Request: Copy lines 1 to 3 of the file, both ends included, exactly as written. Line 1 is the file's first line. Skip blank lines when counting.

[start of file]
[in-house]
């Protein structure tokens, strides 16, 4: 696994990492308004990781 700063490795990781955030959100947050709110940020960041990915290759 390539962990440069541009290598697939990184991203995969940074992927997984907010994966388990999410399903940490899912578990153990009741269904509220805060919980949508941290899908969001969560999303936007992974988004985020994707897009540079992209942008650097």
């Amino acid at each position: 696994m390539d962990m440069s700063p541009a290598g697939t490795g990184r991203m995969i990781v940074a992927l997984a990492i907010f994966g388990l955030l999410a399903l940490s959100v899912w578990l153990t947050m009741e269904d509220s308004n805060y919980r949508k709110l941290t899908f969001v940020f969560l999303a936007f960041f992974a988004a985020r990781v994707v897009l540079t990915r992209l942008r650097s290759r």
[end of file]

[in-house]
């Protein structure tokens, strides 16, 4: 696994990492308004990781 700063490795990781955030959100947050709110940020960041990915290759 390539962990440069541009290598697939990184991203995969940074992927997984907010994966388990999410399903940490899912578990153990009741269904509220805060919980949508941290899908969001969560999303936007992974988004985020994707897009540079992209942008650097």
């Amino acid at each position: 696994m390539d962990m440069s700063p541009a290598g697939t490795g990184r991203m995969i990781v940074a992927l997984a990492i907010f994966g388990l955030l999410a399903l940490s959100v899912w578990l153990t947050m009741e269904d509220s308004n805060y919980r949508k709110l941290t899908f969001v940020f969560l999303a936007f960041f992974a988004a985020r990781v994707v897009l540079t990915r992209l942008r650097s290759r």